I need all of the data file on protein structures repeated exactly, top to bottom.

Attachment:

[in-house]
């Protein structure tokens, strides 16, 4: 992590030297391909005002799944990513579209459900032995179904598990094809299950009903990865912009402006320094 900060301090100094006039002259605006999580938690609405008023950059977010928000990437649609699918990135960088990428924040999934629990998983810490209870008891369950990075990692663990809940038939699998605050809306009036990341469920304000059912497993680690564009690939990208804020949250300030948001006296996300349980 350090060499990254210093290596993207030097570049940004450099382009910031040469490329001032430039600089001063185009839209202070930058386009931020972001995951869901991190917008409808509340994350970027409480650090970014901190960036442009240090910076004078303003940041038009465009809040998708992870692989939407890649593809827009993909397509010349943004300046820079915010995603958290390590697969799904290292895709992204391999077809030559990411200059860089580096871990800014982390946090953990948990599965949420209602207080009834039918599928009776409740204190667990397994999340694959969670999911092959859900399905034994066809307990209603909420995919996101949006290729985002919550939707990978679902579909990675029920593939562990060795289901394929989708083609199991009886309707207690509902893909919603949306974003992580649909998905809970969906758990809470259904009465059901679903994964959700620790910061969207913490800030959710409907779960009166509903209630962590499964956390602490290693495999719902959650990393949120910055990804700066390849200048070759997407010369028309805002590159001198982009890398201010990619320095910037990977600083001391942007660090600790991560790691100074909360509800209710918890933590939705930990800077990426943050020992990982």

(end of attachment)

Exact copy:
[in-house]
């Protein structure tokens, strides 16, 4: 992590030297391909005002799944990513579209459900032995179904598990094809299950009903990865912009402006320094 900060301090100094006039002259605006999580938690609405008023950059977010928000990437649609699918990135960088990428924040999934629990998983810490209870008891369950990075990692663990809940038939699998605050809306009036990341469920304000059912497993680690564009690939990208804020949250300030948001006296996300349980 350090060499990254210093290596993207030097570049940004450099382009910031040469490329001032430039600089001063185009839209202070930058386009931020972001995951869901991190917008409808509340994350970027409480650090970014901190960036442009240090910076004078303003940041038009465009809040998708992870692989939407890649593809827009993909397509010349943004300046820079915010995603958290390590697969799904290292895709992204391999077809030559990411200059860089580096871990800014982390946090953990948990599965949420209602207080009834039918599928009776409740204190667990397994999340694959969670999911092959859900399905034994066809307990209603909420995919996101949006290729985002919550939707990978679902579909990675029920593939562990060795289901394929989708083609199991009886309707207690509902893909919603949306974003992580649909998905809970969906758990809470259904009465059901679903994964959700620790910061969207913490800030959710409907779960009166509903209630962590499964956390602490290693495999719902959650990393949120910055990804700066390849200048070759997407010369028309805002590159001198982009890398201010990619320095910037990977600083001391942007660090600790991560790691100074909360509800209710918890933590939705930990800077990426943050020992990982």